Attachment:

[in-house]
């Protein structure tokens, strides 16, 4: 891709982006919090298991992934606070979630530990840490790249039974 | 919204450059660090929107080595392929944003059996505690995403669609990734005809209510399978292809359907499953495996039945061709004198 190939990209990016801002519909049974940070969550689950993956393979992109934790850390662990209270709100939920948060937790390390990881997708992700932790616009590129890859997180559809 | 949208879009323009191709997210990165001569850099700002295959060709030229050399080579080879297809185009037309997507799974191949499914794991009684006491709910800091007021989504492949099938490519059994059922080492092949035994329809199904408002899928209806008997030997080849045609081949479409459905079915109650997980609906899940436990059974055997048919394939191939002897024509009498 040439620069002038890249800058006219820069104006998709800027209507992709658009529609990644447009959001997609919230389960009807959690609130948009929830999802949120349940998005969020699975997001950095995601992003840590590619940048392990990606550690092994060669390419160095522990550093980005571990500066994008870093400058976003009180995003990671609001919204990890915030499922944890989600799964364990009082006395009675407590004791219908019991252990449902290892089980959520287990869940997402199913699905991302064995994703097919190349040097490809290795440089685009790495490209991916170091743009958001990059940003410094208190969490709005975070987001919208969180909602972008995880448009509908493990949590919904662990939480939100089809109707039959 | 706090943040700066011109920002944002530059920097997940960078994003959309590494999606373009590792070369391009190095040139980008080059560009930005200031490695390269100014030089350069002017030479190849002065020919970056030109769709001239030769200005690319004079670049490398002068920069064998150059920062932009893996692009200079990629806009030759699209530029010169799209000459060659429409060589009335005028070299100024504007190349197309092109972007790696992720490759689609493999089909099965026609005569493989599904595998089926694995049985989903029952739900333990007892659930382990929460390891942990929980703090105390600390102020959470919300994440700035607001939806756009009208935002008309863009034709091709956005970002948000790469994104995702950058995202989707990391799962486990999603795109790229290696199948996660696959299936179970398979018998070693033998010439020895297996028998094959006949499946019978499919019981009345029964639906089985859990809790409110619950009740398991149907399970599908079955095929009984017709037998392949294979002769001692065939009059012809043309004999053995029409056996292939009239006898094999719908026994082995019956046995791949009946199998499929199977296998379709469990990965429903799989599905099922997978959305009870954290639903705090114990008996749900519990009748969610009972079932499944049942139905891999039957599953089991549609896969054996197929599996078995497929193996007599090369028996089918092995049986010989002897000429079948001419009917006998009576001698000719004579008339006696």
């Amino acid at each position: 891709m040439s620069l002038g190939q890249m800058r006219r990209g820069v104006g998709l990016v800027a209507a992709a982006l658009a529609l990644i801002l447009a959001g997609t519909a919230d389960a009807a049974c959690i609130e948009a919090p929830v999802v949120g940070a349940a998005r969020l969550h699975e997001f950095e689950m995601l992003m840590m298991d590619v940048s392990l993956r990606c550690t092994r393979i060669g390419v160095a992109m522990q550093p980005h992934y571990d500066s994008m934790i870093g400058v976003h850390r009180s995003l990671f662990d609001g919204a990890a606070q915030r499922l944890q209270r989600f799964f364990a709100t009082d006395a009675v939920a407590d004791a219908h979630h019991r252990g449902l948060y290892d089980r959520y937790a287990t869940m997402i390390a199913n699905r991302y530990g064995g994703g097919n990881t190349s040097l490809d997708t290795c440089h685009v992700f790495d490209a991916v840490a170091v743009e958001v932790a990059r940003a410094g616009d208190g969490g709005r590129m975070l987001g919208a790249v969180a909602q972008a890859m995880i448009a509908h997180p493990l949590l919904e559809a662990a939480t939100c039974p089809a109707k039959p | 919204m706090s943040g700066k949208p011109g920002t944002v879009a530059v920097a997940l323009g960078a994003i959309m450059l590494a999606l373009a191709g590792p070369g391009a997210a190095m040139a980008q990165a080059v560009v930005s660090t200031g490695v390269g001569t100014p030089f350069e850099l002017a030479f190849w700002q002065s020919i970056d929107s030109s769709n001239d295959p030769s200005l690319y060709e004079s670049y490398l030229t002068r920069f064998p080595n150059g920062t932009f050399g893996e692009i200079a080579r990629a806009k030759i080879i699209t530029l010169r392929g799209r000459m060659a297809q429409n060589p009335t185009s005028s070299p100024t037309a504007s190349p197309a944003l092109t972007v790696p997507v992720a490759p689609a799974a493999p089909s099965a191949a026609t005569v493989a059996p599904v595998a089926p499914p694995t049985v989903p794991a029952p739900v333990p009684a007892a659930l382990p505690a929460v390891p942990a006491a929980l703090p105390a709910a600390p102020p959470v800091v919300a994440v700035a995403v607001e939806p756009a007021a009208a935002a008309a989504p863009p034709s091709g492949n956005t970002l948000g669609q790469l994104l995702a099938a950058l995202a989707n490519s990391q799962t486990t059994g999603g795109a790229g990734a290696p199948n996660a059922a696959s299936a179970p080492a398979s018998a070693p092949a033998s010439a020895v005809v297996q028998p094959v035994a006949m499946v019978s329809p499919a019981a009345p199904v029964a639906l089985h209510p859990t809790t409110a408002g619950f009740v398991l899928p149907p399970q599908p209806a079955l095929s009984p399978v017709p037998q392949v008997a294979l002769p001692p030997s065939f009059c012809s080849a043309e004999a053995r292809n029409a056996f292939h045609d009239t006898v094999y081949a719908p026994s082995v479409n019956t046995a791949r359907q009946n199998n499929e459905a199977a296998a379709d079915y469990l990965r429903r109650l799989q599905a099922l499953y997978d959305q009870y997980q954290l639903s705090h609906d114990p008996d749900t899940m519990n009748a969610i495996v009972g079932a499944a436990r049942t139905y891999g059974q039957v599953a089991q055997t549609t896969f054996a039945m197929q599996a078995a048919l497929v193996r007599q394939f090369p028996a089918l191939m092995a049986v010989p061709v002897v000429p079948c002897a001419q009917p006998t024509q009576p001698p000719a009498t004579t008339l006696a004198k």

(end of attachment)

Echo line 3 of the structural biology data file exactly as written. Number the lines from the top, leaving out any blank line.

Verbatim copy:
């Amino acid at each position: 891709m040439s620069l002038g190939q890249m800058r006219r990209g820069v104006g998709l990016v800027a209507a992709a982006l658009a529609l990644i801002l447009a959001g997609t519909a919230d389960a009807a049974c959690i609130e948009a919090p929830v999802v949120g940070a349940a998005r969020l969550h699975e997001f950095e689950m995601l992003m840590m298991d590619v940048s392990l993956r990606c550690t092994r393979i060669g390419v160095a992109m522990q550093p980005h992934y571990d500066s994008m934790i870093g400058v976003h850390r009180s995003l990671f662990d609001g919204a990890a606070q915030r499922l944890q209270r989600f799964f364990a709100t009082d006395a009675v939920a407590d004791a219908h979630h019991r252990g449902l948060y290892d089980r959520y937790a287990t869940m997402i390390a199913n699905r991302y530990g064995g994703g097919n990881t190349s040097l490809d997708t290795c440089h685009v992700f790495d490209a991916v840490a170091v743009e958001v932790a990059r940003a410094g616009d208190g969490g709005r590129m975070l987001g919208a790249v969180a909602q972008a890859m995880i448009a509908h997180p493990l949590l919904e559809a662990a939480t939100c039974p089809a109707k039959p | 919204m706090s943040g700066k949208p011109g920002t944002v879009a530059v920097a997940l323009g960078a994003i959309m450059l590494a999606l373009a191709g590792p070369g391009a997210a190095m040139a980008q990165a080059v560009v930005s660090t200031g490695v390269g001569t100014p030089f350069e850099l002017a030479f190849w700002q002065s020919i970056d929107s030109s769709n001239d295959p030769s200005l690319y060709e004079s670049y490398l030229t002068r920069f064998p080595n150059g920062t932009f050399g893996e692009i200079a080579r990629a806009k030759i080879i699209t530029l010169r392929g799209r000459m060659a297809q429409n060589p009335t185009s005028s070299p100024t037309a504007s190349p197309a944003l092109t972007v790696p997507v992720a490759p689609a799974a493999p089909s099965a191949a026609t005569v493989a059996p599904v595998a089926p499914p694995t049985v989903p794991a029952p739900v333990p009684a007892a659930l382990p505690a929460v390891p942990a006491a929980l703090p105390a709910a600390p102020p959470v800091v919300a994440v700035a995403v607001e939806p756009a007021a009208a935002a008309a989504p863009p034709s091709g492949n956005t970002l948000g669609q790469l994104l995702a099938a950058l995202a989707n490519s990391q799962t486990t059994g999603g795109a790229g990734a290696p199948n996660a059922a696959s299936a179970p080492a398979s018998a070693p092949a033998s010439a020895v005809v297996q028998p094959v035994a006949m499946v019978s329809p499919a019981a009345p199904v029964a639906l089985h209510p859990t809790t409110a408002g619950f009740v398991l899928p149907p399970q599908p209806a079955l095929s009984p399978v017709p037998q392949v008997a294979l002769p001692p030997s065939f009059c012809s080849a043309e004999a053995r292809n029409a056996f292939h045609d009239t006898v094999y081949a719908p026994s082995v479409n019956t046995a791949r359907q009946n199998n499929e459905a199977a296998a379709d079915y469990l990965r429903r109650l799989q599905a099922l499953y997978d959305q009870y997980q954290l639903s705090h609906d114990p008996d749900t899940m519990n009748a969610i495996v009972g079932a499944a436990r049942t139905y891999g059974q039957v599953a089991q055997t549609t896969f054996a039945m197929q599996a078995a048919l497929v193996r007599q394939f090369p028996a089918l191939m092995a049986v010989p061709v002897v000429p079948c002897a001419q009917p006998t024509q009576p001698p000719a009498t004579t008339l006696a004198k």